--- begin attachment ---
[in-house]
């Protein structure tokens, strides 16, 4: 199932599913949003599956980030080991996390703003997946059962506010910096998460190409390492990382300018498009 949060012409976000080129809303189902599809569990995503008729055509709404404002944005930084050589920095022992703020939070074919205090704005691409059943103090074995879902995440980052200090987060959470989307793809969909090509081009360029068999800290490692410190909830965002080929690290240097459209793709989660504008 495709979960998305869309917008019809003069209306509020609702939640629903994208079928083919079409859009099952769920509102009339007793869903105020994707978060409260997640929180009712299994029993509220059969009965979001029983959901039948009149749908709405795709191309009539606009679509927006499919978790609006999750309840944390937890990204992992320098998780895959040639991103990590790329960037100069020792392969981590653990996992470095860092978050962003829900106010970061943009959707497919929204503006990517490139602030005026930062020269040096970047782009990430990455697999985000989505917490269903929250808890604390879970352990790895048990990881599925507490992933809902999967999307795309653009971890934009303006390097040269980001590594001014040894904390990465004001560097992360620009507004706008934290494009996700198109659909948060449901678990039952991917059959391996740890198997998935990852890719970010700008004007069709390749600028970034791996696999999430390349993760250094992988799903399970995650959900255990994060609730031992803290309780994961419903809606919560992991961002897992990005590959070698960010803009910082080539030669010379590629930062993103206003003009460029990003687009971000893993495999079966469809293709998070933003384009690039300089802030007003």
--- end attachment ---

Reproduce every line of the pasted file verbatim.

[in-house]
């Protein structure tokens, strides 16, 4: 199932599913949003599956980030080991996390703003997946059962506010910096998460190409390492990382300018498009 949060012409976000080129809303189902599809569990995503008729055509709404404002944005930084050589920095022992703020939070074919205090704005691409059943103090074995879902995440980052200090987060959470989307793809969909090509081009360029068999800290490692410190909830965002080929690290240097459209793709989660504008 495709979960998305869309917008019809003069209306509020609702939640629903994208079928083919079409859009099952769920509102009339007793869903105020994707978060409260997640929180009712299994029993509220059969009965979001029983959901039948009149749908709405795709191309009539606009679509927006499919978790609006999750309840944390937890990204992992320098998780895959040639991103990590790329960037100069020792392969981590653990996992470095860092978050962003829900106010970061943009959707497919929204503006990517490139602030005026930062020269040096970047782009990430990455697999985000989505917490269903929250808890604390879970352990790895048990990881599925507490992933809902999967999307795309653009971890934009303006390097040269980001590594001014040894904390990465004001560097992360620009507004706008934290494009996700198109659909948060449901678990039952991917059959391996740890198997998935990852890719970010700008004007069709390749600028970034791996696999999430390349993760250094992988799903399970995650959900255990994060609730031992803290309780994961419903809606919560992991961002897992990005590959070698960010803009910082080539030669010379590629930062993103206003003009460029990003687009971000893993495999079966469809293709998070933003384009690039300089802030007003």